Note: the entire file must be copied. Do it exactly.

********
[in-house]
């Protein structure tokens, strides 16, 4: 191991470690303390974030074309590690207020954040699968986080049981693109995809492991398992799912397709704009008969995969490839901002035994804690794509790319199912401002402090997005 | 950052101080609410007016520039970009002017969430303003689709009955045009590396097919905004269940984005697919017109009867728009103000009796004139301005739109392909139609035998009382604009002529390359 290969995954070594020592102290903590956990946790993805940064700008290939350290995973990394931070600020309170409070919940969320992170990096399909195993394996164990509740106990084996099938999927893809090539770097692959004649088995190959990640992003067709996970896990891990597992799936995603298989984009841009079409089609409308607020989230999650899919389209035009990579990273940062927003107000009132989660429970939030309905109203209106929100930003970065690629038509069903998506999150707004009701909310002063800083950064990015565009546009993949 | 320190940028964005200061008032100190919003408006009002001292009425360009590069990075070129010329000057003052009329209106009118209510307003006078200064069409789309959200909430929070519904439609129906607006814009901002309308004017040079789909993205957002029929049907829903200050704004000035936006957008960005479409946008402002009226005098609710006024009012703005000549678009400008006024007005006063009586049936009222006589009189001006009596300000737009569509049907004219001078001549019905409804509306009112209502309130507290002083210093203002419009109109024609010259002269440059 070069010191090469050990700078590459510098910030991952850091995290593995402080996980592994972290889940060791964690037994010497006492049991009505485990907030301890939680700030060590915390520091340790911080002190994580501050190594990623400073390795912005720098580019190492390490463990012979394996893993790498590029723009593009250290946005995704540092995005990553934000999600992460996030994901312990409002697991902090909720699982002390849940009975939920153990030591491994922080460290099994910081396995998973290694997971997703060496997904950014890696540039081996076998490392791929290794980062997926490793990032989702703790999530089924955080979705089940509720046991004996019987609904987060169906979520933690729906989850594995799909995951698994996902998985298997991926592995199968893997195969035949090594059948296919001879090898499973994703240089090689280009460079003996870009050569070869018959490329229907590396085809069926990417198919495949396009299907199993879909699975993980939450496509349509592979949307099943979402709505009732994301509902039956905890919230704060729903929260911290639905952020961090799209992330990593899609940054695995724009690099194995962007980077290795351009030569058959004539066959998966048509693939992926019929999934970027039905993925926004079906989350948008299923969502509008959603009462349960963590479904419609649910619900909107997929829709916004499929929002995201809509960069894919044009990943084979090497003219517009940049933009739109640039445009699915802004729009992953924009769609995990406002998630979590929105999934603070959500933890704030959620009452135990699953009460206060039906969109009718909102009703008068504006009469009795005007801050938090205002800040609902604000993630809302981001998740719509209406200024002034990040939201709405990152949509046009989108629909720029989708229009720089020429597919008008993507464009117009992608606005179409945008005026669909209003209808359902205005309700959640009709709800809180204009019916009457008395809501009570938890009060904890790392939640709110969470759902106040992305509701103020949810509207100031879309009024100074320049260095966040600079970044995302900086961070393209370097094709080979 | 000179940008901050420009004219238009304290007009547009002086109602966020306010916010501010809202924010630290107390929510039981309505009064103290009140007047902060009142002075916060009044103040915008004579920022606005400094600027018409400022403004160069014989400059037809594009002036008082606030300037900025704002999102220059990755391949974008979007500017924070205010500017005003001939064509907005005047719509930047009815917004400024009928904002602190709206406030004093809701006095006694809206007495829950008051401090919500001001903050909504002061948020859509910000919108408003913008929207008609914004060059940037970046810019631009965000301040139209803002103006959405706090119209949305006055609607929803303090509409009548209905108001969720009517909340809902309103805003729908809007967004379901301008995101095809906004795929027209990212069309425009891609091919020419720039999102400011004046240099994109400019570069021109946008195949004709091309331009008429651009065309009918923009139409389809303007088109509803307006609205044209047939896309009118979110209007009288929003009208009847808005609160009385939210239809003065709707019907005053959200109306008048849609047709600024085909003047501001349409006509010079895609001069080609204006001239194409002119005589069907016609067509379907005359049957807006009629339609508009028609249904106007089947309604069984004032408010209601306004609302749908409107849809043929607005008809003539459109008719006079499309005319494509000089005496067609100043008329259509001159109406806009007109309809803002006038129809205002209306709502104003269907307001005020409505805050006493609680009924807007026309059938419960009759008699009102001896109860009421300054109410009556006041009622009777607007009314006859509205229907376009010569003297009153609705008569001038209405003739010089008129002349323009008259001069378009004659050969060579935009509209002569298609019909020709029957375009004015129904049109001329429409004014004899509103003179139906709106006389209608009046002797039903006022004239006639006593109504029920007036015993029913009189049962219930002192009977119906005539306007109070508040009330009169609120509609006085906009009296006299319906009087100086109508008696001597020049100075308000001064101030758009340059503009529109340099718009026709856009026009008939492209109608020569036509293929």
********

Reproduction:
[in-house]
């Protein structure tokens, strides 16, 4: 191991470690303390974030074309590690207020954040699968986080049981693109995809492991398992799912397709704009008969995969490839901002035994804690794509790319199912401002402090997005 | 950052101080609410007016520039970009002017969430303003689709009955045009590396097919905004269940984005697919017109009867728009103000009796004139301005739109392909139609035998009382604009002529390359 290969995954070594020592102290903590956990946790993805940064700008290939350290995973990394931070600020309170409070919940969320992170990096399909195993394996164990509740106990084996099938999927893809090539770097692959004649088995190959990640992003067709996970896990891990597992799936995603298989984009841009079409089609409308607020989230999650899919389209035009990579990273940062927003107000009132989660429970939030309905109203209106929100930003970065690629038509069903998506999150707004009701909310002063800083950064990015565009546009993949 | 320190940028964005200061008032100190919003408006009002001292009425360009590069990075070129010329000057003052009329209106009118209510307003006078200064069409789309959200909430929070519904439609129906607006814009901002309308004017040079789909993205957002029929049907829903200050704004000035936006957008960005479409946008402002009226005098609710006024009012703005000549678009400008006024007005006063009586049936009222006589009189001006009596300000737009569509049907004219001078001549019905409804509306009112209502309130507290002083210093203002419009109109024609010259002269440059 070069010191090469050990700078590459510098910030991952850091995290593995402080996980592994972290889940060791964690037994010497006492049991009505485990907030301890939680700030060590915390520091340790911080002190994580501050190594990623400073390795912005720098580019190492390490463990012979394996893993790498590029723009593009250290946005995704540092995005990553934000999600992460996030994901312990409002697991902090909720699982002390849940009975939920153990030591491994922080460290099994910081396995998973290694997971997703060496997904950014890696540039081996076998490392791929290794980062997926490793990032989702703790999530089924955080979705089940509720046991004996019987609904987060169906979520933690729906989850594995799909995951698994996902998985298997991926592995199968893997195969035949090594059948296919001879090898499973994703240089090689280009460079003996870009050569070869018959490329229907590396085809069926990417198919495949396009299907199993879909699975993980939450496509349509592979949307099943979402709505009732994301509902039956905890919230704060729903929260911290639905952020961090799209992330990593899609940054695995724009690099194995962007980077290795351009030569058959004539066959998966048509693939992926019929999934970027039905993925926004079906989350948008299923969502509008959603009462349960963590479904419609649910619900909107997929829709916004499929929002995201809509960069894919044009990943084979090497003219517009940049933009739109640039445009699915802004729009992953924009769609995990406002998630979590929105999934603070959500933890704030959620009452135990699953009460206060039906969109009718909102009703008068504006009469009795005007801050938090205002800040609902604000993630809302981001998740719509209406200024002034990040939201709405990152949509046009989108629909720029989708229009720089020429597919008008993507464009117009992608606005179409945008005026669909209003209808359902205005309700959640009709709800809180204009019916009457008395809501009570938890009060904890790392939640709110969470759902106040992305509701103020949810509207100031879309009024100074320049260095966040600079970044995302900086961070393209370097094709080979 | 000179940008901050420009004219238009304290007009547009002086109602966020306010916010501010809202924010630290107390929510039981309505009064103290009140007047902060009142002075916060009044103040915008004579920022606005400094600027018409400022403004160069014989400059037809594009002036008082606030300037900025704002999102220059990755391949974008979007500017924070205010500017005003001939064509907005005047719509930047009815917004400024009928904002602190709206406030004093809701006095006694809206007495829950008051401090919500001001903050909504002061948020859509910000919108408003913008929207008609914004060059940037970046810019631009965000301040139209803002103006959405706090119209949305006055609607929803303090509409009548209905108001969720009517909340809902309103805003729908809007967004379901301008995101095809906004795929027209990212069309425009891609091919020419720039999102400011004046240099994109400019570069021109946008195949004709091309331009008429651009065309009918923009139409389809303007088109509803307006609205044209047939896309009118979110209007009288929003009208009847808005609160009385939210239809003065709707019907005053959200109306008048849609047709600024085909003047501001349409006509010079895609001069080609204006001239194409002119005589069907016609067509379907005359049957807006009629339609508009028609249904106007089947309604069984004032408010209601306004609302749908409107849809043929607005008809003539459109008719006079499309005319494509000089005496067609100043008329259509001159109406806009007109309809803002006038129809205002209306709502104003269907307001005020409505805050006493609680009924807007026309059938419960009759008699009102001896109860009421300054109410009556006041009622009777607007009314006859509205229907376009010569003297009153609705008569001038209405003739010089008129002349323009008259001069378009004659050969060579935009509209002569298609019909020709029957375009004015129904049109001329429409004014004899509103003179139906709106006389209608009046002797039903006022004239006639006593109504029920007036015993029913009189049962219930002192009977119906005539306007109070508040009330009169609120509609006085906009009296006299319906009087100086109508008696001597020049100075308000001064101030758009340059503009529109340099718009026709856009026009008939492209109608020569036509293929």